Even though I wasn’t looking forward to teaching, I knew I could count on the early class today to pick me up–and was then sorely disappointed by apathetic, mostly out-for-summer 6th graders.  Not only that, the problem kid in this class, who is usually not too big a concern, actually caused some big distractions today.  I got back at him by withholding bathroom privileges for 10 or 15 minutes which felt far better than it should have.

I’ve been trying to figure out why I’m in such a mood lately, and I’ve boiled it down to job satisfaction: I don’t have much.  I see kids 50% of the time they come to class (the Chinese teachers see them every time) so there is a lack of consistency.  The school policy of 100% English is an impossibility that serves to create a gap between me and the kids that only the Chinese teacher can bridge.  In addition to the gap, there’s the added frustration of resolving questions and managing homework and classroom activities in limited language that the majority of the class can fully comprehend.

And to top it all off, I have discovered I can’t stand teens and pre-teens, who make up about half of my classes.  I believe I said earlier that I like mid- to higher elementary school students best, but I was wrong.  It’s lower elementary I like because they still have enthusiasm.

Fortunately or unfortunately, I couldn’t stay angry and frustrated because my junior high class actually cheered me up.  They were mildly responsive, and then my CT (Chinese teacher/co-teacher) suggested and implemented a seat change so we sat in a rectangle rather like a small college class.  She also brought out her stash of fake money so we could start a system like I had in high school Spanish: responses get money, students hold the money to buy test points or candy and class parties.  I have been wanting to do this for a while, but I haven’t had the money to buy… money, so I was glad when the CT brought up classroom ideas and volunteered her money for my idea.  I only wish she had brought it up before class, instead of just before break.  I won’t argue the results, though!  I’d be hard-pressed to say the class was on fire after break, but they were more involved due to proximity, and the CT sat in the desk-square and we had a real co-teaching relationship going on.

Another good thing: I know with certainty that I may be a good explainer, and even a decent teacher, but I am not and should never (again) be a foreign language teacher.  And it’s always nice to check something off the possibility list and narrow options down.

So now I’m happier.  Rebecca, this is how I do it: be angry and huffy in my head until something good happens.  When the good happens, let it outweigh the bad.

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I love Tuesdays.

I used to despair over my earlier Tuesday class (earlier generally means both younger and earlier in the day, although my Tuesday classes are about the same grade level for the most part), but then I got a new student who brings up everyone around her and the serious ADD kid is coming under control.  I started playing more active games in that class to get some energy out, and it’s especially appropriate because we’re learning about outdoor activities (snorkeling, surfing, playing hockey, ice skating… parascending?!) and it’s fun to act them out as they learn.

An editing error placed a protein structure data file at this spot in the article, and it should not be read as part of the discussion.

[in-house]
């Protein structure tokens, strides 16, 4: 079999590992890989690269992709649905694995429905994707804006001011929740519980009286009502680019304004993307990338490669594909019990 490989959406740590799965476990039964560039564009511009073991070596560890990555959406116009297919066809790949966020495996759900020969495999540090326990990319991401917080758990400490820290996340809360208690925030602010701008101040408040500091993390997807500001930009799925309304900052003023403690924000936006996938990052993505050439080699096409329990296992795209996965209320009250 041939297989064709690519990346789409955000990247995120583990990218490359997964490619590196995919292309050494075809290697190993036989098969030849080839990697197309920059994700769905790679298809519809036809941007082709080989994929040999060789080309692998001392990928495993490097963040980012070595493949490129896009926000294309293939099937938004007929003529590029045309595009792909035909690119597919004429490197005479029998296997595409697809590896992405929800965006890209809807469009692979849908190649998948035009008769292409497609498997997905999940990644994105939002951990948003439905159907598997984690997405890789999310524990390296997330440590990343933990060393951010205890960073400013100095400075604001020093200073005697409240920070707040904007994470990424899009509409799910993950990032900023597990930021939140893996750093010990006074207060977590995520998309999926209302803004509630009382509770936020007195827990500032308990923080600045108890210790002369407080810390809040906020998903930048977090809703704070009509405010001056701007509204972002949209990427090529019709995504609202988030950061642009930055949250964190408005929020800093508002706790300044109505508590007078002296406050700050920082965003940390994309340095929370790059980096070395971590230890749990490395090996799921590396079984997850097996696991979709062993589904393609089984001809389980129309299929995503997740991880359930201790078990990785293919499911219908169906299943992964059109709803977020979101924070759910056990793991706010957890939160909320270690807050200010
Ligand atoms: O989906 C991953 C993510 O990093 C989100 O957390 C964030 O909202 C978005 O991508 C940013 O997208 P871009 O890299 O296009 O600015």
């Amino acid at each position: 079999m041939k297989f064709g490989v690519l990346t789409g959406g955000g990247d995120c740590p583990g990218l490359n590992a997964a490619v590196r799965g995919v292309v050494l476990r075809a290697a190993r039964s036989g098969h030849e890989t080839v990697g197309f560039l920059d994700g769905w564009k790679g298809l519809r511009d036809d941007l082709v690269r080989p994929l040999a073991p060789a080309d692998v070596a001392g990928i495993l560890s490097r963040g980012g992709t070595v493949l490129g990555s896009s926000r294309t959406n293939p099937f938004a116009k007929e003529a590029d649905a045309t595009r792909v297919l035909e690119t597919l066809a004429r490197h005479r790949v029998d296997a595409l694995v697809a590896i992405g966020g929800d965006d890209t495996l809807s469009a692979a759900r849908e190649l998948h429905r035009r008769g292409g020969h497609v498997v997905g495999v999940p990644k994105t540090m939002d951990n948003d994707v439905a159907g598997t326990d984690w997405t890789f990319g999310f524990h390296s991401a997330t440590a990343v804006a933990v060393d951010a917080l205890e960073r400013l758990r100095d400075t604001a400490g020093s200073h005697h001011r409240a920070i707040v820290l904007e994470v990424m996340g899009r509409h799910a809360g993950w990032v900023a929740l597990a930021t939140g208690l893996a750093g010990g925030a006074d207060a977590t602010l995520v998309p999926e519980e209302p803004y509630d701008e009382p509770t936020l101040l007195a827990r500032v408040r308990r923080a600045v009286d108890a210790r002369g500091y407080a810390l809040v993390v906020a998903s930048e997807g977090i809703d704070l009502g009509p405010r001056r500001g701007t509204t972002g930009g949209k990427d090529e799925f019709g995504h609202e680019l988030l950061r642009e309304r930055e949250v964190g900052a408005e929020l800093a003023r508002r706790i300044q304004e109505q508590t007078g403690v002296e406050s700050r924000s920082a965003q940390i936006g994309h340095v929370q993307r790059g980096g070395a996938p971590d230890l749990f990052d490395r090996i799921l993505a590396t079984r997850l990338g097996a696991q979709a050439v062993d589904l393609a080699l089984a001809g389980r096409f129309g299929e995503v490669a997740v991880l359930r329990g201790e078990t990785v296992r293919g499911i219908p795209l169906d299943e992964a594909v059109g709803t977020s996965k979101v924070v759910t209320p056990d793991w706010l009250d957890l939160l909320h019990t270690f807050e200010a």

The later class I’ve liked from the start, or at least from the day they were Team Superman and Team Joker.  They are full of energy in the best possible way, and seem to have decent English.  My co-teacher in this class rules with an iron fist, so I always grade well-spaced and tidily written homework (for the most part), although when she subbed in for the earlier class’s CT, I was not as impressed with her work.  I think she does better with the higher levels… or she was having a bit of the same shock I had with my early class!  To be fair, they did abysmally on an assessment (vocab is their strong suit, verb conjugation is not).

One of my favorite kids in the later class is named Ernie, and he’s the one who always advocates for superhero/villain team names.  After one of my first classes with his group, he showed me his Batman sandals and I was appropriately complimentary.  When this class had oral tests recently, I decided to wear my Batman shirt, which he used to ask me a great question when it was his turn: “Do you like ….the… Do you like adventure movies?”  I was very pleased, and apparently he was too, since now, whenever I see him outside class, he shoots me with some finger weapon.  Today, I introduced him to grenades by throwing one to him and killing him.  When he recovered, he followed me to the office and asked, “Teacher, what’s this?” [mimed hand grenade].  What a fun mini-lesson to be able to say, “That’s a grenade, Ernie.  You pull the pin and BOOM!”

He learns quickly, because he dodged the next one I threw him and let it take out Teacher Jennifer and the copier.